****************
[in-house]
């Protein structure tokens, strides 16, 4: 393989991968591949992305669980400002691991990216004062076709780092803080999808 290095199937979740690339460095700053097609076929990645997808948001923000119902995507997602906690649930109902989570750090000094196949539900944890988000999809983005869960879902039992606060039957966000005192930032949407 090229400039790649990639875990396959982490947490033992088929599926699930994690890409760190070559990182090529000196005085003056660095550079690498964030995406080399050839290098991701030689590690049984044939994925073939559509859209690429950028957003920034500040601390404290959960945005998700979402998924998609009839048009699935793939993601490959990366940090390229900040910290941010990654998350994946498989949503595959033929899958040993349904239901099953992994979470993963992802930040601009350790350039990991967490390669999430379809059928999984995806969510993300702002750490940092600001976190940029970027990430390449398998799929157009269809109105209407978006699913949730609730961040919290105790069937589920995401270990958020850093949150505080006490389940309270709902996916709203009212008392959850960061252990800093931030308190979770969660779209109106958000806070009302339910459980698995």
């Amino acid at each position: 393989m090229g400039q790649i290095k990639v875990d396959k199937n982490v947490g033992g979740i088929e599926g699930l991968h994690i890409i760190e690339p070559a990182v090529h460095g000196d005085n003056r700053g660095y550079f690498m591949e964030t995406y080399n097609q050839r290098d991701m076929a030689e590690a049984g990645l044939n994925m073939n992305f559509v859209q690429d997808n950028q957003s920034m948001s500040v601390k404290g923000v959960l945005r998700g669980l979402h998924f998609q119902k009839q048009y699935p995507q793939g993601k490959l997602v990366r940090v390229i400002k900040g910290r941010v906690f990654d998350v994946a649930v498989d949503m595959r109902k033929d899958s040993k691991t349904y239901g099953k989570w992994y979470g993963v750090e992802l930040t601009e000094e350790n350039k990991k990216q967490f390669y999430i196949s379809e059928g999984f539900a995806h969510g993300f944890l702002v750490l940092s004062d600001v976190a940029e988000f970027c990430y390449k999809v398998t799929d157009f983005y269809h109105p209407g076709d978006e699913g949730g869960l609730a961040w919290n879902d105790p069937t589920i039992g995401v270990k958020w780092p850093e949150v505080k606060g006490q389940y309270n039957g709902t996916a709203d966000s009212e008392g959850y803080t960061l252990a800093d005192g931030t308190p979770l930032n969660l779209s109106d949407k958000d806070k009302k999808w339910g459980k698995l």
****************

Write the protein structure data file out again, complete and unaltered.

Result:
[in-house]
């Protein structure tokens, strides 16, 4: 393989991968591949992305669980400002691991990216004062076709780092803080999808 290095199937979740690339460095700053097609076929990645997808948001923000119902995507997602906690649930109902989570750090000094196949539900944890988000999809983005869960879902039992606060039957966000005192930032949407 090229400039790649990639875990396959982490947490033992088929599926699930994690890409760190070559990182090529000196005085003056660095550079690498964030995406080399050839290098991701030689590690049984044939994925073939559509859209690429950028957003920034500040601390404290959960945005998700979402998924998609009839048009699935793939993601490959990366940090390229900040910290941010990654998350994946498989949503595959033929899958040993349904239901099953992994979470993963992802930040601009350790350039990991967490390669999430379809059928999984995806969510993300702002750490940092600001976190940029970027990430390449398998799929157009269809109105209407978006699913949730609730961040919290105790069937589920995401270990958020850093949150505080006490389940309270709902996916709203009212008392959850960061252990800093931030308190979770969660779209109106958000806070009302339910459980698995």
């Amino acid at each position: 393989m090229g400039q790649i290095k990639v875990d396959k199937n982490v947490g033992g979740i088929e599926g699930l991968h994690i890409i760190e690339p070559a990182v090529h460095g000196d005085n003056r700053g660095y550079f690498m591949e964030t995406y080399n097609q050839r290098d991701m076929a030689e590690a049984g990645l044939n994925m073939n992305f559509v859209q690429d997808n950028q957003s920034m948001s500040v601390k404290g923000v959960l945005r998700g669980l979402h998924f998609q119902k009839q048009y699935p995507q793939g993601k490959l997602v990366r940090v390229i400002k900040g910290r941010v906690f990654d998350v994946a649930v498989d949503m595959r109902k033929d899958s040993k691991t349904y239901g099953k989570w992994y979470g993963v750090e992802l930040t601009e000094e350790n350039k990991k990216q967490f390669y999430i196949s379809e059928g999984f539900a995806h969510g993300f944890l702002v750490l940092s004062d600001v976190a940029e988000f970027c990430y390449k999809v398998t799929d157009f983005y269809h109105p209407g076709d978006e699913g949730g869960l609730a961040w919290n879902d105790p069937t589920i039992g995401v270990k958020w780092p850093e949150v505080k606060g006490q389940y309270n039957g709902t996916a709203d966000s009212e008392g959850y803080t960061l252990a800093d005192g931030t308190p979770l930032n969660l779209s109106d949407k958000d806070k009302k999808w339910g459980k698995l």